A Factory method pattern is a method for object creation via a dedicated object that handles all the business logic based on a specific input. Multiple classes exist with the same interface or base class. In the example below the transport object is created by the goBy() factory method of the transportFactory class.

class Transport {
    public function getCosts(){
       return 20;
     }
}

class Train extends Transport {
    /**
     * return train costs
     * @return int
     */
    public function getCosts() {
        return 100;
    }
}

class Plane extends Transport {

     /**
     * return plane costs
     * @return int
     */
    public function getCosts(){
        return 200;
    }
}

class TransportFactory {

    /**
     * Factory method
     * @param string $vehicle
     * @return \Plane|\Train
     */
    public function goBy($vehicle) {
        switch ($vehicle) {
            case "train":
                return new Train;
                break;
            case "plane":
                return new Plane;
                break;
        }
    }
}

$transportFactory = new TransportFactory();
$transport = $transportFactory->goBy('train');
$costs = $transport->getCosts(); // outputs 100

On a practical level, in the age of intelligent IDE’s (integrated development environment) what method information does the IDE return? Netbeans and PHPStorm both allow you to choose between available methods each with their own docblocks.

In the example above the base class Transport can be instantiated as well. In a special type of the factory pattern, this class is either abstract or the subclasses implement an interface. This variation is called the abstract factory pattern.

abstract class Transport {
    abstract public function getCosts();
}

In another variation there is nothing to keep the factory method to become static:

class TransportFactory {

    public static function goBy($vehicle) {
        switch ($vehicle) {
            case "train":
                return new Train;
                break;
            case "plane":
                return new Plane;
                break;
        }
    }
}
$transport = TransportFactory::goBy('plane');

What of factory implementations in some modern frameworks, for example in database instantiations? In Zend Framework I the factory method is very much static:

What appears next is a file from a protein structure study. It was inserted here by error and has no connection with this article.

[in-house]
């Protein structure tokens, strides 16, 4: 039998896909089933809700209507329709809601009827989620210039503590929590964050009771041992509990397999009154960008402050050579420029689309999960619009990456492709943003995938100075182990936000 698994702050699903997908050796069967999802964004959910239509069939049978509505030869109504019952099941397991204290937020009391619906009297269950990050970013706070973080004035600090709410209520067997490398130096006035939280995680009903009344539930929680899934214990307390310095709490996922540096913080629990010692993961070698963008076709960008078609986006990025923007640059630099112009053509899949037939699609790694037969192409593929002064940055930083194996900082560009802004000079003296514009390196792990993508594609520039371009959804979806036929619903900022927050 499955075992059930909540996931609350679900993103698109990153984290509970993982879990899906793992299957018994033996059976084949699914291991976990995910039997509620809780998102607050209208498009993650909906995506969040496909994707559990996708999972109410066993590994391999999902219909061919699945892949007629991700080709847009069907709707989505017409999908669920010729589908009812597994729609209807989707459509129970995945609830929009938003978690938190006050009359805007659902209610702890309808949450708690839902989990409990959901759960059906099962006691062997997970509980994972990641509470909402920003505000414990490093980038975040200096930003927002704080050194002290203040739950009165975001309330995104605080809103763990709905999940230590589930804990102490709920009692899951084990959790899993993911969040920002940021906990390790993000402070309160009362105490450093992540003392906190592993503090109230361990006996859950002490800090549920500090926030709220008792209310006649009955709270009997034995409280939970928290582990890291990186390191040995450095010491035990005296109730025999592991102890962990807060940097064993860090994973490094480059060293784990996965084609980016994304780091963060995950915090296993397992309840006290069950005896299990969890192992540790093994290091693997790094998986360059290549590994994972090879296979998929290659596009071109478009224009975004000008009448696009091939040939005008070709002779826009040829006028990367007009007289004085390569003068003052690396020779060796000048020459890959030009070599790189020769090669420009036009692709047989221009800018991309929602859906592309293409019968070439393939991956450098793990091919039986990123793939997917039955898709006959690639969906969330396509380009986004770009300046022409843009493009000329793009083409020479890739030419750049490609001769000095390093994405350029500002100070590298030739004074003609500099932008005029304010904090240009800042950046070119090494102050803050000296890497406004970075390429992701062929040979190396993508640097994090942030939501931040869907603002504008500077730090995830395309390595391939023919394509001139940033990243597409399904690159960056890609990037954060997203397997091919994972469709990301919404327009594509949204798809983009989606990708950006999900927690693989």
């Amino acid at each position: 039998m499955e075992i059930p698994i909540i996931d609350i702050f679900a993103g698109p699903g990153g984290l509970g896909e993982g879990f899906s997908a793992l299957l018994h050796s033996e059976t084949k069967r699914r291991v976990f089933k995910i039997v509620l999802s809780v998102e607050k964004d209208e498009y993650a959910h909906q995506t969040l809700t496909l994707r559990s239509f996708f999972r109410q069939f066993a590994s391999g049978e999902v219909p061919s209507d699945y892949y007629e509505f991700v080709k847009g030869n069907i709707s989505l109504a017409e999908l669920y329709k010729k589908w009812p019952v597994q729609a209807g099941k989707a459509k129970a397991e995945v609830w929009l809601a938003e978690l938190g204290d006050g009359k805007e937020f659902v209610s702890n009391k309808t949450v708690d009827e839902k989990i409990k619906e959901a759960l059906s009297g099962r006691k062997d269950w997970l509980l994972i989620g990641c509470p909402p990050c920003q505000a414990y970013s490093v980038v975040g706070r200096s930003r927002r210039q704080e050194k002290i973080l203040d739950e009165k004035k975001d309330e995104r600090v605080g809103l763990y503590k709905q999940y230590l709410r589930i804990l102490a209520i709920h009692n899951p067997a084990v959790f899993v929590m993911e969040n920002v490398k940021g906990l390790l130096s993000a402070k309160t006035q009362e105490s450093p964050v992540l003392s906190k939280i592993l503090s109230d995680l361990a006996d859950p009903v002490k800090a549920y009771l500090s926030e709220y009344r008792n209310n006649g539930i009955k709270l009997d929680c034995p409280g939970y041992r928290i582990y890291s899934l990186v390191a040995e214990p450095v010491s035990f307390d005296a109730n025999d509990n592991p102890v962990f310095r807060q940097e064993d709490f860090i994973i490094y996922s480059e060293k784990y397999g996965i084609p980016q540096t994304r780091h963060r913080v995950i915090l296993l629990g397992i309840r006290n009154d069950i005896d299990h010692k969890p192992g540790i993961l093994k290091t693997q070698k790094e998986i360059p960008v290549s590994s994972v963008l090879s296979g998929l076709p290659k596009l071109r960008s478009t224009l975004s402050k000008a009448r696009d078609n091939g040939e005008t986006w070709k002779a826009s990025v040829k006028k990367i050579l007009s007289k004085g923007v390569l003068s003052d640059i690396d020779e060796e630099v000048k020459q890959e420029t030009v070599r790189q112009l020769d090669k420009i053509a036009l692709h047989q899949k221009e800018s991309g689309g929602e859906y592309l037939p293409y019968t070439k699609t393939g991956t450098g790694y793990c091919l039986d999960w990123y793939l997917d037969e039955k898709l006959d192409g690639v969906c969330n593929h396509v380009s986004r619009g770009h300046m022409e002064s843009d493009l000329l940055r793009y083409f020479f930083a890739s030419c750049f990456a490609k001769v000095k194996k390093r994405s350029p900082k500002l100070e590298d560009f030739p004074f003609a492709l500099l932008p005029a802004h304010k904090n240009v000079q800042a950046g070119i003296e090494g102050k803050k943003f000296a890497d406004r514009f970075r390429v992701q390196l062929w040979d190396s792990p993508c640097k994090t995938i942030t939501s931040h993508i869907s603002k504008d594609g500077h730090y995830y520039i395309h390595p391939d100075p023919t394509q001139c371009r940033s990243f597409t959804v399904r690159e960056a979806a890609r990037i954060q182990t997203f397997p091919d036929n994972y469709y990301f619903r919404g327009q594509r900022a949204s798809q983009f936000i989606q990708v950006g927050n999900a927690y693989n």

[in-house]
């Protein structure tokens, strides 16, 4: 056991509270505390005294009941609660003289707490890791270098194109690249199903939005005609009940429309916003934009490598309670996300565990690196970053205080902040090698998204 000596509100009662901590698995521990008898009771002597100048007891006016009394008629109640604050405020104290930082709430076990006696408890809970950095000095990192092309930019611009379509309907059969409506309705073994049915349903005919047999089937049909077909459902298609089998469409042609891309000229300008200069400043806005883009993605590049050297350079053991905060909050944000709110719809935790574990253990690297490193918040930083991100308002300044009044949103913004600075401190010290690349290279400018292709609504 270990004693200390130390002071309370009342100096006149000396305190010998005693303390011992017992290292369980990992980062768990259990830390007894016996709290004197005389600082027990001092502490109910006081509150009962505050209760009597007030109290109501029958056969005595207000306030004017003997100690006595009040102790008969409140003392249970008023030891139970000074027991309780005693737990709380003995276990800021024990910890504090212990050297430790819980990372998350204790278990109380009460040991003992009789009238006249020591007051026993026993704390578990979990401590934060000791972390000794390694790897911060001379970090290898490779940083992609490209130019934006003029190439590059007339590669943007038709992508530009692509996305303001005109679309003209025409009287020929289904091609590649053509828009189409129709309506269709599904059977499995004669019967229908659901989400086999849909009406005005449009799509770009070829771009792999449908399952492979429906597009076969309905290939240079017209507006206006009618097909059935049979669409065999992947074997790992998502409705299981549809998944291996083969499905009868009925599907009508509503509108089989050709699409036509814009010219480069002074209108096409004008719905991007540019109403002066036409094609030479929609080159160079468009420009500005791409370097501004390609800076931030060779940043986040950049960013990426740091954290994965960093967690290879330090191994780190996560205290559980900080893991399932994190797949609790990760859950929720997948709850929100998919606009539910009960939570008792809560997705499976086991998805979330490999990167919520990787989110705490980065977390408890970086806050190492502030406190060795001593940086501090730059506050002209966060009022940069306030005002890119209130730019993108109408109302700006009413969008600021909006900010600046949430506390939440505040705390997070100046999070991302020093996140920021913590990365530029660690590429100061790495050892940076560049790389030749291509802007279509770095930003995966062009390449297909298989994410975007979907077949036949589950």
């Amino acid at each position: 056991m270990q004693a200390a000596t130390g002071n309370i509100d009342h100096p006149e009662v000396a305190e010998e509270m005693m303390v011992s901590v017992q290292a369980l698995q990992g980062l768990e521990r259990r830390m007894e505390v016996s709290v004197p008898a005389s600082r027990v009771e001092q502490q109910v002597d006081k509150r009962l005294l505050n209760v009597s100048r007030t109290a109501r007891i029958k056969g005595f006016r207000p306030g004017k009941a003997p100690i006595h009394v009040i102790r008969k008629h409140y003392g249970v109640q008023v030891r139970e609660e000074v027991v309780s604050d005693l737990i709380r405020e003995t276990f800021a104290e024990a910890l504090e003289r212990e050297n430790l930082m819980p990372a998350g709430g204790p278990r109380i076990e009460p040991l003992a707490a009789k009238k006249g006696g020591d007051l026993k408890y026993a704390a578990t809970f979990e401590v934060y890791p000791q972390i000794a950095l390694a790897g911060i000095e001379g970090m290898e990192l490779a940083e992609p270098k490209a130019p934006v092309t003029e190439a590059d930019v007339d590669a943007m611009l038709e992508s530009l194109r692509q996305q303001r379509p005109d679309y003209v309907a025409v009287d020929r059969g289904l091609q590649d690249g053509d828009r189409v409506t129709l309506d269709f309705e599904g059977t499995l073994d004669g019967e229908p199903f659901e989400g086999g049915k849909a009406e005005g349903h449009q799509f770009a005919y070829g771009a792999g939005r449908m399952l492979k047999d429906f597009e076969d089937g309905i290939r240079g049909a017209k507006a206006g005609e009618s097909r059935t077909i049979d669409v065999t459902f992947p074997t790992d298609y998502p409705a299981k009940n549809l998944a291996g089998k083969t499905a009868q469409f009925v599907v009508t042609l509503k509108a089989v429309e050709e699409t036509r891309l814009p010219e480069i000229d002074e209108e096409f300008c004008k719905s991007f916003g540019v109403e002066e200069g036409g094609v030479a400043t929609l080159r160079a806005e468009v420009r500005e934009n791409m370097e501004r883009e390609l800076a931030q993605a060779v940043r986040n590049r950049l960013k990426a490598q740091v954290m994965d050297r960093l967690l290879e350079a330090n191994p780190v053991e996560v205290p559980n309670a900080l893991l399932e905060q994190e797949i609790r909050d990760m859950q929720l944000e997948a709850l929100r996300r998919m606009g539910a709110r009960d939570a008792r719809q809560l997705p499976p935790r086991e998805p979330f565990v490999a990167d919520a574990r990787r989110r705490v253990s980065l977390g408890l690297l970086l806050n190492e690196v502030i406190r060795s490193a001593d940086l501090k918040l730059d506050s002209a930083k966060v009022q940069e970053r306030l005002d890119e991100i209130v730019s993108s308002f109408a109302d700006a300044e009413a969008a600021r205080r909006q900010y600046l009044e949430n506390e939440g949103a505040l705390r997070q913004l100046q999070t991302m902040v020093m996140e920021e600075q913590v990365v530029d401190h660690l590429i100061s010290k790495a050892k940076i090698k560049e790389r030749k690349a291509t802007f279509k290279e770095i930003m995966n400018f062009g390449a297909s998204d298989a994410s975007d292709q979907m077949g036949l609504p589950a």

class Zend_Db {
    public static function factory($adapterName) {
        $adapterName = 'Zend_Db_Adapter_' . $adapterName;
        if (!class_exists($adapterName)) {
            require_once 'Zend/Loader.php';
            Zend_Loader::loadClass($adapterName);
        }
        return new $adapterName();
    }
}

$db = Zend_Db::factory('PDO_MYSQL');

Unfortunately the class name is dynamically generated which does not help debugging the application.

In Zend Framework II it is all about services:

class AdapterServiceFactory implements FactoryInterface {
    public function createService(ServiceLocatorInterface $serviceLocator) {
        $config = $serviceLocator->get('Config');
        return new Adapter($config['db']);
    }
}

 


The actual factory creating the adapter based on the configuration is the createPlatform method in the Adapter class. The adapter then called as an service through the service manager:

return array(
    'service_manager' => array(
        'factories' => array(
            'dbAdapter' => 'Zend\Db\Adapter\AdapterServiceFactory',
        ),
    ),
    'db' => array(
        'driver' => 'pdo',
        'dsn' => 'mysql:dbname=db;host=localhost',
        'username' => 'admin',
        'password' => '123',
    ),
);

In ZF2 factories are also de recommended way to handle dependency injection. So instead of calling a controller directly the controller is called via a factory method. Inside this method the controller class is returned with all the required class dependencies as arguments.

Laravel has a ConnectionFactory class with a createConnection factory method:

protected function createConnection($driver, PDO $connection, $database) {	
		switch ($driver)
		{
			case 'mysql':
				return new MySqlConnection($connection, $database, $prefix, $config);
			case 'pgsql':
				return new PostgresConnection($connection, $database, $prefix, $config);
			case 'sqlite':
				return new SQLiteConnection($connection, $database, $prefix, $config);
			case 'sqlsrv':
				return new SqlServerConnection($connection, $database, $prefix, $config);
		}
		throw new \InvalidArgumentException("Unsupported driver [$driver]");
	}

In Symfony, services can be created just as in ZF2. The factory method will be called statically.

Sources

* https://en.wikipedia.org/wiki/Factory_method_pattern
* https://sourcemaking.com/design_patterns/factory_method
* http://stackoverflow.com/questions/4719822/factory-abstract-factory-confusion
* http://coderoncode.com/2014/01/19/design-patterns-php-factories.html
* http://symfony.com/doc/current/components/dependency_injection/factories.html

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